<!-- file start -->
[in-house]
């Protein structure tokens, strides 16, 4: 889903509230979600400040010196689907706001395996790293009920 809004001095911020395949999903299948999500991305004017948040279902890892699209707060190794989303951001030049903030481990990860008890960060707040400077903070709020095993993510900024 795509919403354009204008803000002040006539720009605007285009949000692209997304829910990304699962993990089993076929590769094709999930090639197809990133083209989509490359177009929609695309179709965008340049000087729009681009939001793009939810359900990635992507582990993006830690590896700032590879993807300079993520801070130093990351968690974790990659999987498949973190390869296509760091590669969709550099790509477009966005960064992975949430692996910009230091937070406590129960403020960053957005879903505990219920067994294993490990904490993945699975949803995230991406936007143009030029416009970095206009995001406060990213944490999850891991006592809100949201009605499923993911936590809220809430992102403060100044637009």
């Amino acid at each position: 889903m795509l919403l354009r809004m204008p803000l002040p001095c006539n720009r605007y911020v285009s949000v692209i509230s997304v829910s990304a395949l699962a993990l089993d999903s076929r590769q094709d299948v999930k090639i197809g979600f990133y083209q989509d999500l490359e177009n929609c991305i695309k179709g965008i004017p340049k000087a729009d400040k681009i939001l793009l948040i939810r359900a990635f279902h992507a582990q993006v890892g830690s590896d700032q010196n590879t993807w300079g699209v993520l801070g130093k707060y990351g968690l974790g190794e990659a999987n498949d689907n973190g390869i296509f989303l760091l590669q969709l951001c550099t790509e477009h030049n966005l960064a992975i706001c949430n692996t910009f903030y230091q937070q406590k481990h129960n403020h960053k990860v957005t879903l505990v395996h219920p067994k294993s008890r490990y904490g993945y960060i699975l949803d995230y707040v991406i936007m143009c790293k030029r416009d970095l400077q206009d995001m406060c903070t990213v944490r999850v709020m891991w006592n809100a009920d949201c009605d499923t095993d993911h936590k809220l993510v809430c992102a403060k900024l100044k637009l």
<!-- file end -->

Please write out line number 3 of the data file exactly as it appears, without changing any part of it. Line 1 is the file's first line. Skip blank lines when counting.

């Amino acid at each position: 889903m795509l919403l354009r809004m204008p803000l002040p001095c006539n720009r605007y911020v285009s949000v692209i509230s997304v829910s990304a395949l699962a993990l089993d999903s076929r590769q094709d299948v999930k090639i197809g979600f990133y083209q989509d999500l490359e177009n929609c991305i695309k179709g965008i004017p340049k000087a729009d400040k681009i939001l793009l948040i939810r359900a990635f279902h992507a582990q993006v890892g830690s590896d700032q010196n590879t993807w300079g699209v993520l801070g130093k707060y990351g968690l974790g190794e990659a999987n498949d689907n973190g390869i296509f989303l760091l590669q969709l951001c550099t790509e477009h030049n966005l960064a992975i706001c949430n692996t910009f903030y230091q937070q406590k481990h129960n403020h960053k990860v957005t879903l505990v395996h219920p067994k294993s008890r490990y904490g993945y960060i699975l949803d995230y707040v991406i936007m143009c790293k030029r416009d970095l400077q206009d995001m406060c903070t990213v944490r999850v709020m891991w006592n809100a009920d949201c009605d499923t095993d993911h936590k809220l993510v809430c992102a403060k900024l100044k637009l």